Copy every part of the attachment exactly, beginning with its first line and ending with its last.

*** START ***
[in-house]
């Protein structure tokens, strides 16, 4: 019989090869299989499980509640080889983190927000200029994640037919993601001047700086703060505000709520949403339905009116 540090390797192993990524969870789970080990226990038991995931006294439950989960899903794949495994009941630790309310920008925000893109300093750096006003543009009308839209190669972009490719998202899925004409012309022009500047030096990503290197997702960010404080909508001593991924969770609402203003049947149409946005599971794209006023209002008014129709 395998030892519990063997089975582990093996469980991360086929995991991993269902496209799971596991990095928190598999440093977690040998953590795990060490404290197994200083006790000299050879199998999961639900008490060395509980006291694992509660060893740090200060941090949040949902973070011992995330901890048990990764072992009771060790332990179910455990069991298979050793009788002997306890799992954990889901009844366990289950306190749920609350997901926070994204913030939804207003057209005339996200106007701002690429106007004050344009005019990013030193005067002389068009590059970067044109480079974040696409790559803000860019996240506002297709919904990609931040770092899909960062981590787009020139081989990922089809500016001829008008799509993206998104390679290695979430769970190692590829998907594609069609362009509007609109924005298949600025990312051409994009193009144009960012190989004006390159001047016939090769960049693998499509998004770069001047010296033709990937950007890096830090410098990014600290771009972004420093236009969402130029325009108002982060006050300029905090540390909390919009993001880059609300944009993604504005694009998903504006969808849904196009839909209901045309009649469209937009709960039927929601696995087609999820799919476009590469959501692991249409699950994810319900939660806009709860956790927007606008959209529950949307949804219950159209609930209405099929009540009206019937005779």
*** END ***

[in-house]
């Protein structure tokens, strides 16, 4: 019989090869299989499980509640080889983190927000200029994640037919993601001047700086703060505000709520949403339905009116 540090390797192993990524969870789970080990226990038991995931006294439950989960899903794949495994009941630790309310920008925000893109300093750096006003543009009308839209190669972009490719998202899925004409012309022009500047030096990503290197997702960010404080909508001593991924969770609402203003049947149409946005599971794209006023209002008014129709 395998030892519990063997089975582990093996469980991360086929995991991993269902496209799971596991990095928190598999440093977690040998953590795990060490404290197994200083006790000299050879199998999961639900008490060395509980006291694992509660060893740090200060941090949040949902973070011992995330901890048990990764072992009771060790332990179910455990069991298979050793009788002997306890799992954990889901009844366990289950306190749920609350997901926070994204913030939804207003057209005339996200106007701002690429106007004050344009005019990013030193005067002389068009590059970067044109480079974040696409790559803000860019996240506002297709919904990609931040770092899909960062981590787009020139081989990922089809500016001829008008799509993206998104390679290695979430769970190692590829998907594609069609362009509007609109924005298949600025990312051409994009193009144009960012190989004006390159001047016939090769960049693998499509998004770069001047010296033709990937950007890096830090410098990014600290771009972004420093236009969402130029325009108002982060006050300029905090540390909390919009993001880059609300944009993604504005694009998903504006969808849904196009839909209901045309009649469209937009709960039927929601696995087609999820799919476009590469959501692991249409699950994810319900939660806009709860956790927007606008959209529950949307949804219950159209609930209405099929009540009206019937005779």